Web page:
While urban intellectuals didn’t buy the idea of demonetisation, a majority of rural Indians welcomed it with open arms, Infosys co-founder N R Narayana Murthy said during a lecture at Presidency University. It’s tough for me to understand the rationale behind demonetisation since I am not an expert at economics, PTI reported him saying on government’s banning of high value banknotes in November 2016 at Presidency University. When old Rs 500 notes were banned, new notes of same denomination and even higher of Rs 2,000 were introduced at a faster pace, he added. It’s difficult to answer why it happened, and only experts can answer this, Narayana Murthy said further.
Unlike Japan or China, India hasn’t yet focussed on low-tech manufacturing since the 1950s, he said. He also said that India’s primary schooling infrastructure where 75 percent of children drop out before reaching class eighth. The are only fit to handle low-tech manufacturing jobs by the time they reach the age of 22 and it shows economists never thought about them since 1950s, he added.
On being asked about the automation and human beings, Murthy said that a right balance needs to be struck between the two and decide how much automation is required up to certain level of our manufacture or services.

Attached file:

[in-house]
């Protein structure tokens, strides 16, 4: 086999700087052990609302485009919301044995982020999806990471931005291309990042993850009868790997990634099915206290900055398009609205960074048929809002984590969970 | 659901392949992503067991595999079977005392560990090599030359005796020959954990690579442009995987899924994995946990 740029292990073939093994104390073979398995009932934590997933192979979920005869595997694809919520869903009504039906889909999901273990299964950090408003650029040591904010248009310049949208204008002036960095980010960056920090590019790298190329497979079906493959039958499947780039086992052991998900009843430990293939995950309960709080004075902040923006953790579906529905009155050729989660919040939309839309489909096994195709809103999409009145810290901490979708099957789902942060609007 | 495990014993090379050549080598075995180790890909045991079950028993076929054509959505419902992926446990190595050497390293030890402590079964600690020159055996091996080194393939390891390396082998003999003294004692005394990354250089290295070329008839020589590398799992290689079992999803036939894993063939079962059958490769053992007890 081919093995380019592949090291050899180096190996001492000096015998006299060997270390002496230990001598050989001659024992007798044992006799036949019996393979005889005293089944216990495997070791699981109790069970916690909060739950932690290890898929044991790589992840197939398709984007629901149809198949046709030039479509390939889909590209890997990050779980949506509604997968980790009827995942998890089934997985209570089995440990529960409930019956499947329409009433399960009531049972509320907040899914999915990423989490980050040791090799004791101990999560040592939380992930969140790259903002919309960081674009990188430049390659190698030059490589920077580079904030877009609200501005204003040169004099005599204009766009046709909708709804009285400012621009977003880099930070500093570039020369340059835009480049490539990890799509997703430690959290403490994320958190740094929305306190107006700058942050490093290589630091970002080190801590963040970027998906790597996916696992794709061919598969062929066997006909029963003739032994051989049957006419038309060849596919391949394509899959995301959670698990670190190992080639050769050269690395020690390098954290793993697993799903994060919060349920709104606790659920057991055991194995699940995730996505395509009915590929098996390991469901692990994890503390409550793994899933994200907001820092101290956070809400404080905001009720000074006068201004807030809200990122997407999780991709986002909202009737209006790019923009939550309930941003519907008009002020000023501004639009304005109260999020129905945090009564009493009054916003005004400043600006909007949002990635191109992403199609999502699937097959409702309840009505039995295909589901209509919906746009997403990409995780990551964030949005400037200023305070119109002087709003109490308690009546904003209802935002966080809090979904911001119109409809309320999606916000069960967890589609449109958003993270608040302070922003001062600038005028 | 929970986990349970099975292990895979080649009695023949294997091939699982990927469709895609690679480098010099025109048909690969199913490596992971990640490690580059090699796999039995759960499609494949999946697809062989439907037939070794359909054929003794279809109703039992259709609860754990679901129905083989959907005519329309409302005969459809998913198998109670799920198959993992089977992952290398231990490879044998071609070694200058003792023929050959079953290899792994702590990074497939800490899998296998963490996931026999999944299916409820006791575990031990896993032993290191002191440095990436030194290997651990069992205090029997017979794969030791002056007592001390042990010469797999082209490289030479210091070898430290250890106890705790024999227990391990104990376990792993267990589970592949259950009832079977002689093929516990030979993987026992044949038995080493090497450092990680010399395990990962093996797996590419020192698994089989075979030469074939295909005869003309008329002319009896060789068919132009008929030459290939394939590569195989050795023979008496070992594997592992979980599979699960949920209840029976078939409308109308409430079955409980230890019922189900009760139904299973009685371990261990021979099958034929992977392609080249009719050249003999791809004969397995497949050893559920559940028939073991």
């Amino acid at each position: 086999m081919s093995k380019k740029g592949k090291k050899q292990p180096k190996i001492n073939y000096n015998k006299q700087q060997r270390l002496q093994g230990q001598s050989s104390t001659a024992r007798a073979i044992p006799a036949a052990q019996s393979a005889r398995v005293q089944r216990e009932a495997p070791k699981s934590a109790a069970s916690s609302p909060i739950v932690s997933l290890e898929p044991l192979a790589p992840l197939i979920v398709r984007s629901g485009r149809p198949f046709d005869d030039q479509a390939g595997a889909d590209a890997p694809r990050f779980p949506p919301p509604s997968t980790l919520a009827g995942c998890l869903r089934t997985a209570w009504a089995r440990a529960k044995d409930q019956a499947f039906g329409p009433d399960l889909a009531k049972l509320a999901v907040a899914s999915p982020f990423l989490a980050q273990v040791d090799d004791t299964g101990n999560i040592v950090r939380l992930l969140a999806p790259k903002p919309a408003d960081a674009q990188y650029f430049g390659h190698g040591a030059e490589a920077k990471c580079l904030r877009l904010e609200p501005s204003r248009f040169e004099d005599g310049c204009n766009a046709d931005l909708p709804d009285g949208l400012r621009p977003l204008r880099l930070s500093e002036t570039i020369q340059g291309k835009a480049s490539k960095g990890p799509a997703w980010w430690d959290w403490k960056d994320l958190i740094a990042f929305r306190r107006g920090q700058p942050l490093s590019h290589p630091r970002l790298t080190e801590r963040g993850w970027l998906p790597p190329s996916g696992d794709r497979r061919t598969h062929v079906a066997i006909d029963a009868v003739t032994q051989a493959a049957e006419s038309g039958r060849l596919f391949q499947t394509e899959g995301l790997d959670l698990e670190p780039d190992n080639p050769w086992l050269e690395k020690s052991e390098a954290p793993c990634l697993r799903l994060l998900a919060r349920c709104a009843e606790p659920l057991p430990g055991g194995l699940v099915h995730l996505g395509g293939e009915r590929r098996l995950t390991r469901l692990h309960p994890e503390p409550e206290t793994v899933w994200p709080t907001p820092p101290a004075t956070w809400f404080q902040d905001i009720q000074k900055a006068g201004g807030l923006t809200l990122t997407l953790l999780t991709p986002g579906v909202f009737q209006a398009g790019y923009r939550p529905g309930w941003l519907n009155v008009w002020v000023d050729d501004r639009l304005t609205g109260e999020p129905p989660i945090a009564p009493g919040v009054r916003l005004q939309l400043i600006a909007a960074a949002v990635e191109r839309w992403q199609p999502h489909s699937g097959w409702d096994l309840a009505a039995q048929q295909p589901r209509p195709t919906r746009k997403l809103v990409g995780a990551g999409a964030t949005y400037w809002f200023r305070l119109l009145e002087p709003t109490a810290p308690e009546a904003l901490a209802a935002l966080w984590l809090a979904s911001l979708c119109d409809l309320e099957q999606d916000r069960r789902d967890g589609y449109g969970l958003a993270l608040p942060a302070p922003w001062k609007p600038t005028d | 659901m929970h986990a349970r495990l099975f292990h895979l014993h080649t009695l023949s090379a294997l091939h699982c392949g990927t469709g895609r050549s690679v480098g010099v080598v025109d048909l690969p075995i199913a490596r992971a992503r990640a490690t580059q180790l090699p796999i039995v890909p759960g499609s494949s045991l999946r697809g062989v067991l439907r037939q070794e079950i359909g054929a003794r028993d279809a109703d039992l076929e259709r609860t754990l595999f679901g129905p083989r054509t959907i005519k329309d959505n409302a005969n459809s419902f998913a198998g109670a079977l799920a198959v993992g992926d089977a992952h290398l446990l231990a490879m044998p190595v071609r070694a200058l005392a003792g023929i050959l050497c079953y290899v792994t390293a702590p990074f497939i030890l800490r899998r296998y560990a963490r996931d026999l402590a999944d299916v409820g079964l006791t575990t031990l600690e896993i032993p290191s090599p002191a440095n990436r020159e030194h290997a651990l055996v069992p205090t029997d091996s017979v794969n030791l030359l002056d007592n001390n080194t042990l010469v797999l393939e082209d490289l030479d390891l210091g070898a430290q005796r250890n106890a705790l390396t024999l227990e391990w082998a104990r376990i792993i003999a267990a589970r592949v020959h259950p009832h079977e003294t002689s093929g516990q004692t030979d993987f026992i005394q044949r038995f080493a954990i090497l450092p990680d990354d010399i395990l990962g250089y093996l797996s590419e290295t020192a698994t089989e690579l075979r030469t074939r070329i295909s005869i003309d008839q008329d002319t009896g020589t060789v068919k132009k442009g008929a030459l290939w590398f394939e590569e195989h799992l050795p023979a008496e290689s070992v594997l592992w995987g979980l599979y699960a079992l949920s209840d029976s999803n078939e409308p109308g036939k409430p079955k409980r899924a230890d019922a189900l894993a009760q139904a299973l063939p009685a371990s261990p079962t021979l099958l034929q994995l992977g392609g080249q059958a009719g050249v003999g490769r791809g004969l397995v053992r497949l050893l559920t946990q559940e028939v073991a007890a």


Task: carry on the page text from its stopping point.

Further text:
Meanwhile, the International Monetary Fund (IMF), said earlier this month that the Indian economy is on its way to recover from the disruptions caused by demonetisation and implementation of goods and services tax (GST). However, disruptions arising out from note ban and GST had an impact on the growth, IMF said. Disruptions from demonetisation and the GST did slow growth,” Tao Zhang, Deputy Managing Director of IMF, said. The international body also underscored the significance of the reforms in key sectors such as education, health and banking and financial sectors. The economy is on its way to recover from the disruptions caused due to both these economic reforms, IMF said. On union budget 2018, IMF said that its research states that it is broadly contractionary, reducing output, investment, and employment, although many economists term it as protectionist in nature.